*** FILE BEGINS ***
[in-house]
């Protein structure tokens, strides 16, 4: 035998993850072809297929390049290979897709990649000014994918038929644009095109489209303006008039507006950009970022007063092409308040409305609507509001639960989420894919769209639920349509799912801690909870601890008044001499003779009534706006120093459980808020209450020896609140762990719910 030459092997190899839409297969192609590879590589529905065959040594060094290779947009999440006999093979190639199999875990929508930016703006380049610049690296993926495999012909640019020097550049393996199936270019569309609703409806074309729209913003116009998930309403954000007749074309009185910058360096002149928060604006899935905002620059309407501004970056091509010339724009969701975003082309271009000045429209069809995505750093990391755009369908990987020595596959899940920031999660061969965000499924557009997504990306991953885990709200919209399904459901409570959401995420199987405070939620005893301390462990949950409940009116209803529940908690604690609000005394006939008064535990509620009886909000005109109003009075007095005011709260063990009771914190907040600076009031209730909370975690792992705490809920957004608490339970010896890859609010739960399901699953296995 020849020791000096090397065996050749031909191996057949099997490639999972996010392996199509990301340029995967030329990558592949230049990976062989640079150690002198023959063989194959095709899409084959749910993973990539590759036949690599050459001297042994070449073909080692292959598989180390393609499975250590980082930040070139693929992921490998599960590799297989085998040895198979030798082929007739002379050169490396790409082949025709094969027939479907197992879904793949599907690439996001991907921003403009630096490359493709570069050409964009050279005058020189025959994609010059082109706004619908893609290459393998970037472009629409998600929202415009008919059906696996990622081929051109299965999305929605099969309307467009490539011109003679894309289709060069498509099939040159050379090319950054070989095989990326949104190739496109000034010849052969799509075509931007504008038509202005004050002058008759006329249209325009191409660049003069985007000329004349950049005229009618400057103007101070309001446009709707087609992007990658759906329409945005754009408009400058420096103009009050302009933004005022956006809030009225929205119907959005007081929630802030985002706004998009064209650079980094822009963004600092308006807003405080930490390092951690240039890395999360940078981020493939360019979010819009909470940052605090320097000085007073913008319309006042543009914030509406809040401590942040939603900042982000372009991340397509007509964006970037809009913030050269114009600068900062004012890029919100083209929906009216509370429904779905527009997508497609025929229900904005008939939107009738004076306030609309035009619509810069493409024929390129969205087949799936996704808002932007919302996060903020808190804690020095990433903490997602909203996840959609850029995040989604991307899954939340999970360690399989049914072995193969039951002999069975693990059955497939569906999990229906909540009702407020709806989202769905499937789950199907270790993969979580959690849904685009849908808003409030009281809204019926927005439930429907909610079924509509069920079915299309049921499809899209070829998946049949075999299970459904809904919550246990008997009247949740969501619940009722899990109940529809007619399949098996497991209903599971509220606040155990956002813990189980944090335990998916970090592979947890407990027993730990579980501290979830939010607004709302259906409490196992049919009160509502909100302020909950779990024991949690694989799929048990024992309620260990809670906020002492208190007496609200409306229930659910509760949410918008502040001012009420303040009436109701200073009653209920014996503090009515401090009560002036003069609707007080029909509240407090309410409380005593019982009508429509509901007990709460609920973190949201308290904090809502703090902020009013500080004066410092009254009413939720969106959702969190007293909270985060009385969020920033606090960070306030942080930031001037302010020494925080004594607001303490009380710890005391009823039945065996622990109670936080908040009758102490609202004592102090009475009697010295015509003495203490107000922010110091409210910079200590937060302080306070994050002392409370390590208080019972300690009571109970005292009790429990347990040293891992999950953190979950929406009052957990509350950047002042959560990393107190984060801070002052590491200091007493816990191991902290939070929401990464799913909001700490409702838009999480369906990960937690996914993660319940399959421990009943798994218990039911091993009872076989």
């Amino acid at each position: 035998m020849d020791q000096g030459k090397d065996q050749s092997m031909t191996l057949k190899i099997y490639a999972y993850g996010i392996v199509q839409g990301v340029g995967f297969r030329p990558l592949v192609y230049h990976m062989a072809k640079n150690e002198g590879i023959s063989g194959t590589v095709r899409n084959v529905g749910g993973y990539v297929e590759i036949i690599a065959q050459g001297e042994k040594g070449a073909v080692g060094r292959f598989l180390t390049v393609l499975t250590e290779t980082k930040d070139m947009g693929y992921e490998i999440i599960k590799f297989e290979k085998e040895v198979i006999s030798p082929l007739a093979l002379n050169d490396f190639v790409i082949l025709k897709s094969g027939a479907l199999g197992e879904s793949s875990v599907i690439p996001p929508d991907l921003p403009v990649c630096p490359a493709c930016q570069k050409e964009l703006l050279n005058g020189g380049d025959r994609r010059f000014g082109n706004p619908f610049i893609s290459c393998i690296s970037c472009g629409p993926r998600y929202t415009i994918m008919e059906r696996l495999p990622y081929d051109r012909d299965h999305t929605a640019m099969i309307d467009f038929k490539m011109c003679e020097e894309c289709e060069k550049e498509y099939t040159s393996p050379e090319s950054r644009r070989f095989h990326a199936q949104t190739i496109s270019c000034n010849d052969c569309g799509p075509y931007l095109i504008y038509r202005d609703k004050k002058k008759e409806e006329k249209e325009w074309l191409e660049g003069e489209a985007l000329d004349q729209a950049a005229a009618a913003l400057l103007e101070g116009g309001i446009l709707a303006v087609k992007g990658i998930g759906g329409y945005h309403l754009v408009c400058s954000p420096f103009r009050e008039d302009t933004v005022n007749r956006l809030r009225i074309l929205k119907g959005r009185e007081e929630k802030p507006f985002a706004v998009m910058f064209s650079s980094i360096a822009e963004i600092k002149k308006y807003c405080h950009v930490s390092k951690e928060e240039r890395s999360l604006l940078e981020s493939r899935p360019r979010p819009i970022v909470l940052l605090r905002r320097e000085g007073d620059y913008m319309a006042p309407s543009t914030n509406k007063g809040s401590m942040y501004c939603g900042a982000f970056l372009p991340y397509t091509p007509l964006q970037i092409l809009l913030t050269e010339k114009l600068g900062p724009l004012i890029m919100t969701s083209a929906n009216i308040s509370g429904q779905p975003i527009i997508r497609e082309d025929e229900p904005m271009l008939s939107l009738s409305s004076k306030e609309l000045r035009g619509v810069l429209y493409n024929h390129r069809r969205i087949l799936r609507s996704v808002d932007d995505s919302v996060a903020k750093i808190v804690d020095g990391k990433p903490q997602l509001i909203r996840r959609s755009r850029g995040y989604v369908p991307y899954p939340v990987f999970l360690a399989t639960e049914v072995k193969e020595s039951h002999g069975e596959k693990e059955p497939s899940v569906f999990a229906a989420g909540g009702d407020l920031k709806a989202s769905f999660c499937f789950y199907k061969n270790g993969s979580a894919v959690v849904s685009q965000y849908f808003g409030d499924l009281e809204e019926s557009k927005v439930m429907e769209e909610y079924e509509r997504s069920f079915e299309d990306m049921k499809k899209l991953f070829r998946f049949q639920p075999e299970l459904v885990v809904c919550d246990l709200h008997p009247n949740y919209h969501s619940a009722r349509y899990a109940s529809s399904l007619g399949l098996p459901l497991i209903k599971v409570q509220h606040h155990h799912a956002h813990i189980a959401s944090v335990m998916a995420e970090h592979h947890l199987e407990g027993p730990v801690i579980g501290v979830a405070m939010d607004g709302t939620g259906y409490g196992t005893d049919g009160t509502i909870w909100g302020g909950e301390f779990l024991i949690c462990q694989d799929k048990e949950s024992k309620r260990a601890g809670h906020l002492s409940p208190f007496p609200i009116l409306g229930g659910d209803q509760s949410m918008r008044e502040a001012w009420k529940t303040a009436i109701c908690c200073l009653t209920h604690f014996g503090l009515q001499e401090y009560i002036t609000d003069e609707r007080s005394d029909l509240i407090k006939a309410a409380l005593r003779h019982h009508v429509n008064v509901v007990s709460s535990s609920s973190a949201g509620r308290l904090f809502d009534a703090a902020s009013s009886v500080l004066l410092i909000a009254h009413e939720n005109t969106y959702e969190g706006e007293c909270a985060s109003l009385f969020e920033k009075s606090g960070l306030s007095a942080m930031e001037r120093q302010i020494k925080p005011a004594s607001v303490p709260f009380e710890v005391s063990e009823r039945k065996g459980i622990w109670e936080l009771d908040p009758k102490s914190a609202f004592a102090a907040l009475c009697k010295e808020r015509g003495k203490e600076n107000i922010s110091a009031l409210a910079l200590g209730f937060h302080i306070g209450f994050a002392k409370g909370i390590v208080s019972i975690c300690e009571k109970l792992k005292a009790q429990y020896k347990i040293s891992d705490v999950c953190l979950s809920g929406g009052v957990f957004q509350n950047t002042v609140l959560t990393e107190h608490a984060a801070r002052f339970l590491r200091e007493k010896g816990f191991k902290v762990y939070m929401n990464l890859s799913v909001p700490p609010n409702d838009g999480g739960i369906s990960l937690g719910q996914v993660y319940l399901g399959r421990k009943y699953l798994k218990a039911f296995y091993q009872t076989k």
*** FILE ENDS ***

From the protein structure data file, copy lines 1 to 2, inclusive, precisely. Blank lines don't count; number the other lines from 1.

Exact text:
[in-house]
């Protein structure tokens, strides 16, 4: 035998993850072809297929390049290979897709990649000014994918038929644009095109489209303006008039507006950009970022007063092409308040409305609507509001639960989420894919769209639920349509799912801690909870601890008044001499003779009534706006120093459980808020209450020896609140762990719910 030459092997190899839409297969192609590879590589529905065959040594060094290779947009999440006999093979190639199999875990929508930016703006380049610049690296993926495999012909640019020097550049393996199936270019569309609703409806074309729209913003116009998930309403954000007749074309009185910058360096002149928060604006899935905002620059309407501004970056091509010339724009969701975003082309271009000045429209069809995505750093990391755009369908990987020595596959899940920031999660061969965000499924557009997504990306991953885990709200919209399904459901409570959401995420199987405070939620005893301390462990949950409940009116209803529940908690604690609000005394006939008064535990509620009886909000005109109003009075007095005011709260063990009771914190907040600076009031209730909370975690792992705490809920957004608490339970010896890859609010739960399901699953296995 020849020791000096090397065996050749031909191996057949099997490639999972996010392996199509990301340029995967030329990558592949230049990976062989640079150690002198023959063989194959095709899409084959749910993973990539590759036949690599050459001297042994070449073909080692292959598989180390393609499975250590980082930040070139693929992921490998599960590799297989085998040895198979030798082929007739002379050169490396790409082949025709094969027939479907197992879904793949599907690439996001991907921003403009630096490359493709570069050409964009050279005058020189025959994609010059082109706004619908893609290459393998970037472009629409998600929202415009008919059906696996990622081929051109299965999305929605099969309307467009490539011109003679894309289709060069498509099939040159050379090319950054070989095989990326949104190739496109000034010849052969799509075509931007504008038509202005004050002058008759006329249209325009191409660049003069985007000329004349950049005229009618400057103007101070309001446009709707087609992007990658759906329409945005754009408009400058420096103009009050302009933004005022956006809030009225929205119907959005007081929630802030985002706004998009064209650079980094822009963004600092308006807003405080930490390092951690240039890395999360940078981020493939360019979010819009909470940052605090320097000085007073913008319309006042543009914030509406809040401590942040939603900042982000372009991340397509007509964006970037809009913030050269114009600068900062004012890029919100083209929906009216509370429904779905527009997508497609025929229900904005008939939107009738004076306030609309035009619509810069493409024929390129969205087949799936996704808002932007919302996060903020808190804690020095990433903490997602909203996840959609850029995040989604991307899954939340999970360690399989049914072995193969039951002999069975693990059955497939569906999990229906909540009702407020709806989202769905499937789950199907270790993969979580959690849904685009849908808003409030009281809204019926927005439930429907909610079924509509069920079915299309049921499809899209070829998946049949075999299970459904809904919550246990008997009247949740969501619940009722899990109940529809007619399949098996497991209903599971509220606040155990956002813990189980944090335990998916970090592979947890407990027993730990579980501290979830939010607004709302259906409490196992049919009160509502909100302020909950779990024991949690694989799929048990024992309620260990809670906020002492208190007496609200409306229930659910509760949410918008502040001012009420303040009436109701200073009653209920014996503090009515401090009560002036003069609707007080029909509240407090309410409380005593019982009508429509509901007990709460609920973190949201308290904090809502703090902020009013500080004066410092009254009413939720969106959702969190007293909270985060009385969020920033606090960070306030942080930031001037302010020494925080004594607001303490009380710890005391009823039945065996622990109670936080908040009758102490609202004592102090009475009697010295015509003495203490107000922010110091409210910079200590937060302080306070994050002392409370390590208080019972300690009571109970005292009790429990347990040293891992999950953190979950929406009052957990509350950047002042959560990393107190984060801070002052590491200091007493816990191991902290939070929401990464799913909001700490409702838009999480369906990960937690996914993660319940399959421990009943798994218990039911091993009872076989």